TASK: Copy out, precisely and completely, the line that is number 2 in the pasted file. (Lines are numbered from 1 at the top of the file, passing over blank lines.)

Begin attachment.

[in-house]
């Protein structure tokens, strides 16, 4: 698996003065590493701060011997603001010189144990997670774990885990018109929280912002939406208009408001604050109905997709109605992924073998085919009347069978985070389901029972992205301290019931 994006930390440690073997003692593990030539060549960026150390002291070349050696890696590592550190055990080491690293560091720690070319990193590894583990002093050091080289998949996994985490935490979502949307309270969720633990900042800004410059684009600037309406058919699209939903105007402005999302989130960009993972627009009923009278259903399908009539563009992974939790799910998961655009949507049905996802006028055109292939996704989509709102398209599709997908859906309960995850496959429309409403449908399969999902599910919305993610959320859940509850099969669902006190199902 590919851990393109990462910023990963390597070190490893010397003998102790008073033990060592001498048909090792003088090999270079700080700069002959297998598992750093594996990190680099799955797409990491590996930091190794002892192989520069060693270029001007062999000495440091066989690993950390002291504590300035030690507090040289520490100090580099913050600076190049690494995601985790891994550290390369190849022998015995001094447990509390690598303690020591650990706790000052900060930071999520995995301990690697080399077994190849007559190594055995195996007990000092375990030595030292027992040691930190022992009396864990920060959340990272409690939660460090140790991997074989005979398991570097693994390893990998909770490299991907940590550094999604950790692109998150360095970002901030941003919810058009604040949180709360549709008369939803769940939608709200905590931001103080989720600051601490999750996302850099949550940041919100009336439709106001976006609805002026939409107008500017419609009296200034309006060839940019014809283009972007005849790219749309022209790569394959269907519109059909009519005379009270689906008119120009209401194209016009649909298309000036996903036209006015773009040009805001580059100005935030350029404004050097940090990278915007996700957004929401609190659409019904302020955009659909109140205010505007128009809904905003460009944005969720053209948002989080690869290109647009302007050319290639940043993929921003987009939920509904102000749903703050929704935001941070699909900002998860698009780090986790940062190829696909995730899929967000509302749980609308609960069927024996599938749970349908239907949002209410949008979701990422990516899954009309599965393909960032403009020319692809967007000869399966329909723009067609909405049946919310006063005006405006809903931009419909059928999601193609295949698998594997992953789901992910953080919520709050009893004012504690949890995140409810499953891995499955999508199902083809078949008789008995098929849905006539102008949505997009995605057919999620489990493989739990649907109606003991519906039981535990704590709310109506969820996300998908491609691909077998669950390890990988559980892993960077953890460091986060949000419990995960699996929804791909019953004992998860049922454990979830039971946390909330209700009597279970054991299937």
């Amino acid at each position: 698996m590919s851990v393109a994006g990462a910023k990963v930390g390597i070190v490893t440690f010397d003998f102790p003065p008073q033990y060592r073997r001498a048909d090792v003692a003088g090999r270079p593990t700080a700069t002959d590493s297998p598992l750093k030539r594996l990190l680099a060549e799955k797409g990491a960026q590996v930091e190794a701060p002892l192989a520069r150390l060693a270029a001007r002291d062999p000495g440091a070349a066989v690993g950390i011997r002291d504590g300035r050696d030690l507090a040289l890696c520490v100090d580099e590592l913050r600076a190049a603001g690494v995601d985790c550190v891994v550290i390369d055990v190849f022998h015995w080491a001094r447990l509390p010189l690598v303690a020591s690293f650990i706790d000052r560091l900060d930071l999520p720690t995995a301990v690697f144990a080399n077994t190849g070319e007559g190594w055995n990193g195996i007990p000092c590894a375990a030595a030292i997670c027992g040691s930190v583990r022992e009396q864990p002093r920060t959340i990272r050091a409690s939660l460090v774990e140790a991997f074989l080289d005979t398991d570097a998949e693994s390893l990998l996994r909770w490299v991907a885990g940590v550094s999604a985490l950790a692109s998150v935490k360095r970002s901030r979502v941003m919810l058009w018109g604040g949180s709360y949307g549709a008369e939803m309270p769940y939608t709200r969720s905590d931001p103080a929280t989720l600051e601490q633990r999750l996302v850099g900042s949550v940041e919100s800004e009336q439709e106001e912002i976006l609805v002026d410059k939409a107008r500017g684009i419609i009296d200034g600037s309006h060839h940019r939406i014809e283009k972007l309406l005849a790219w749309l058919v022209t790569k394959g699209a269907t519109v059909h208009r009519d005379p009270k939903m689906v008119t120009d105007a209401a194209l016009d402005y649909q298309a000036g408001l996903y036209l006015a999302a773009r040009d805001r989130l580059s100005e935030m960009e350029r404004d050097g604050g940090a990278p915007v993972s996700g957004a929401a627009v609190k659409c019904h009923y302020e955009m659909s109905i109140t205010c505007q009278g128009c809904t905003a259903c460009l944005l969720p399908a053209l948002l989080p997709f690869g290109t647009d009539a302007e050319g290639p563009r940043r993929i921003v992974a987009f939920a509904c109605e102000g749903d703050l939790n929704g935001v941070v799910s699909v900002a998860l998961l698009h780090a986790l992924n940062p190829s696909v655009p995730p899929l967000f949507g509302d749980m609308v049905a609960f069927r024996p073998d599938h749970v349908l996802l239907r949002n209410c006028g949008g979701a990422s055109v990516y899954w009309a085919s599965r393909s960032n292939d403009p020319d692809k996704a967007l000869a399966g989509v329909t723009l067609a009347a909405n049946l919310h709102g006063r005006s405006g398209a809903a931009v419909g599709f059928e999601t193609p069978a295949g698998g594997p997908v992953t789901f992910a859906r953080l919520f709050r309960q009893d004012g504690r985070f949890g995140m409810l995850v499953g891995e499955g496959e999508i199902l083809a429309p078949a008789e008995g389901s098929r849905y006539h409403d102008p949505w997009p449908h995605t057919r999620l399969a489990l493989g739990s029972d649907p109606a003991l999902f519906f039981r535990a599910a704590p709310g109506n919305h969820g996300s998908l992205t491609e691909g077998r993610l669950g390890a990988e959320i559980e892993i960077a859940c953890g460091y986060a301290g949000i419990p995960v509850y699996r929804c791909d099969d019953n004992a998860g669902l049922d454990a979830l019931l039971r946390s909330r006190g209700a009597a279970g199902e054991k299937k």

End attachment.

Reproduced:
């Protein structure tokens, strides 16, 4: 698996003065590493701060011997603001010189144990997670774990885990018109929280912002939406208009408001604050109905997709109605992924073998085919009347069978985070389901029972992205301290019931 994006930390440690073997003692593990030539060549960026150390002291070349050696890696590592550190055990080491690293560091720690070319990193590894583990002093050091080289998949996994985490935490979502949307309270969720633990900042800004410059684009600037309406058919699209939903105007402005999302989130960009993972627009009923009278259903399908009539563009992974939790799910998961655009949507049905996802006028055109292939996704989509709102398209599709997908859906309960995850496959429309409403449908399969999902599910919305993610959320859940509850099969669902006190199902 590919851990393109990462910023990963390597070190490893010397003998102790008073033990060592001498048909090792003088090999270079700080700069002959297998598992750093594996990190680099799955797409990491590996930091190794002892192989520069060693270029001007062999000495440091066989690993950390002291504590300035030690507090040289520490100090580099913050600076190049690494995601985790891994550290390369190849022998015995001094447990509390690598303690020591650990706790000052900060930071999520995995301990690697080399077994190849007559190594055995195996007990000092375990030595030292027992040691930190022992009396864990920060959340990272409690939660460090140790991997074989005979398991570097693994390893990998909770490299991907940590550094999604950790692109998150360095970002901030941003919810058009604040949180709360549709008369939803769940939608709200905590931001103080989720600051601490999750996302850099949550940041919100009336439709106001976006609805002026939409107008500017419609009296200034309006060839940019014809283009972007005849790219749309022209790569394959269907519109059909009519005379009270689906008119120009209401194209016009649909298309000036996903036209006015773009040009805001580059100005935030350029404004050097940090990278915007996700957004929401609190659409019904302020955009659909109140205010505007128009809904905003460009944005969720053209948002989080690869290109647009302007050319290639940043993929921003987009939920509904102000749903703050929704935001941070699909900002998860698009780090986790940062190829696909995730899929967000509302749980609308609960069927024996599938749970349908239907949002209410949008979701990422990516899954009309599965393909960032403009020319692809967007000869399966329909723009067609909405049946919310006063005006405006809903931009419909059928999601193609295949698998594997992953789901992910953080919520709050009893004012504690949890995140409810499953891995499955999508199902083809078949008789008995098929849905006539102008949505997009995605057919999620489990493989739990649907109606003991519906039981535990704590709310109506969820996300998908491609691909077998669950390890990988559980892993960077953890460091986060949000419990995960699996929804791909019953004992998860049922454990979830039971946390909330209700009597279970054991299937």